Have you ever had to sit at one end of the table to prevent bumping elbows with others at a restaurant? Do you constantly get ink smudges on the bottom of your hand as you write from left to right? Or do you have a tough time cutting with a pair of scissors?
Friends, to some, these might be silly scenarios but, to others, these struggles are real. There’s a group of people that answered yes to these questions and know exactly what I’m talking about.
August 13 has been designated as International Left-Handers Day. How awesome is it that there’s a specific day to celebrate 10 percent of the population?
I’ll readily admit that I’m in that 10 percent. I know the feeling of sitting at the end of the table, wearing smudge marks, and struggling with using scissors. However, I’m honored to be a part of this special group of people. After researching International Left-Handers Day, I feel obliged to share with you some history and science about us southpaws.
You’d never think it, but for the longest time, left-handers were seen as outcasts to society and viewed as sinister (TIME). In fact, one of the definitions of sinister that Merriam-Webster provides is “. . . of, relating to, or situated to the left or on the left side of something” (Merriam-Webster).
In the Middle Ages, the left-hander lived in constant fear of being accused of practicing witchcraft. TIME mentions, “The Devil himself was considered a southpaw, and he and other evil spirits were always conjured up by left-handed gestures.” Interestingly enough, if you browse many images in which the Devil is portrayed, the Devil is normally left-handed (Anything Left-Handed).
In addition, during the mid-20th century, if you were left-handed, you were considered to have a developmental abnormality and were retrained to write with your right hand (Quartz).
Thank goodness I didn’t live during any of those periods! Certainly, times have changed.
But what about the science behind your handedness?
Why Right or Why Left?
Aside from the incredibly important and deep “chicken or the egg?” conundrum lies the reality that we all want to know: how we become right-handed or how we become left-handed.
The fact of the matter is we don’t know, but there is some research that helps us better understand.
For example, scientists in the UK and the Netherlands have researched the relationship between our handedness and genetic code. Their research shows that a specific string of genes, known as PCSK6, is likely related in determining why we are left- or right-handed (Science of People). This happens before the baby is even born!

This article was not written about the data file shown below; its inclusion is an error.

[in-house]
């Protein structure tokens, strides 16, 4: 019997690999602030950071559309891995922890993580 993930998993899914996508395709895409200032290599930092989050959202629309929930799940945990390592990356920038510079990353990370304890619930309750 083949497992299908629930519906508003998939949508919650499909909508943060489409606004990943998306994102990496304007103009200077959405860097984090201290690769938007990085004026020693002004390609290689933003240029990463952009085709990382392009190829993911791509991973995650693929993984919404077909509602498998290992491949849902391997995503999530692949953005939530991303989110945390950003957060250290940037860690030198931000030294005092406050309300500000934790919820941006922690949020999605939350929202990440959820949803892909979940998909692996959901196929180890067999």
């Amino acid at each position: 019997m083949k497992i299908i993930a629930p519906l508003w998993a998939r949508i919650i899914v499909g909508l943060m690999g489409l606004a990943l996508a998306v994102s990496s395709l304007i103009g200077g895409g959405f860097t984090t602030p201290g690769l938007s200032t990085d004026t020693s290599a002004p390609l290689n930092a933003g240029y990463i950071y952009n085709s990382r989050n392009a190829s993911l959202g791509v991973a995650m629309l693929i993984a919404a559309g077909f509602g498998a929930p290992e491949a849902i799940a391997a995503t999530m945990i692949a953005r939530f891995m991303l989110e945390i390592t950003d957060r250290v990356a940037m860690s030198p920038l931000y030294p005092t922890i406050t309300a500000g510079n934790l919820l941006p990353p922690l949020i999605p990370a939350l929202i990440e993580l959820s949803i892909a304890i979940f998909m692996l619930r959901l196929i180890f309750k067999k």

Another point to consider is that handedness is determined in some degree by your parents’ genes. Research shows that handedness could be around 25 percent hereditary, which means there could be many other factors that help determine which hand you use (Frontiers for Young Minds).
Another theory as to why we might be left- or right-handed has to do with imitating our surroundings at a very early age. I’m sure we’ve all heard this before: “You can’t be what you can’t see.” Children tend to learn, imitate, and copy from their parents and caregivers. If a parent is left-handed, perhaps children simply imitate what they see until use of their left hand becomes habit.
By all accounts, your handedness, whether right or left, could be determined strictly by random chance as well.
Does Being a Lefty Help You Athletically?
Still other information shows that whether you are right- or left-handed is a direct reflection of the structure of your brain and how it acts in different circumstances. The brain has two hemispheres; research shows that the hemispheres of left-handed people tend to interact with each other more quickly and efficiently than those of right-handed people (NCBI). A quicker and more efficient brain leads to quicker reaction and processing times.
Some believe this gives an advantage to left-handers in competitive sports such as baseball. Some of America’s baseball greats – Babe Ruth, Lou Gehrig, and Ty Cobb – were lefties. Surprisingly, while only 10-15 percent of the world’s population are lefties, statistics show that a whopping 25 percent of all Major League Baseball players are left-handed (Live Science). Perhaps this is due to the faster connection times in the brain.
However, that’s not to say that left-handers are the only standout athletes because there are amazing right-handed athletes as well. I certainly didn’t get that gene! But research shows that being a lefty might help you in your sports and other physical activities.
Beyond the Lefty-Righty Conundrum
Looking past all the research completed on our unique handedness lies the fact that we’re all individuals who have a capacity to learn, whether we’re right- or left-handed.
While today is a day to celebrate all the special lefties, take time to remember to help all your students with hands-on, minds-on learning. Get them involved in things that use both sides of the brain and both hands. Allow them to fail and allow them to think.
Here is more information on Left-Handers Day.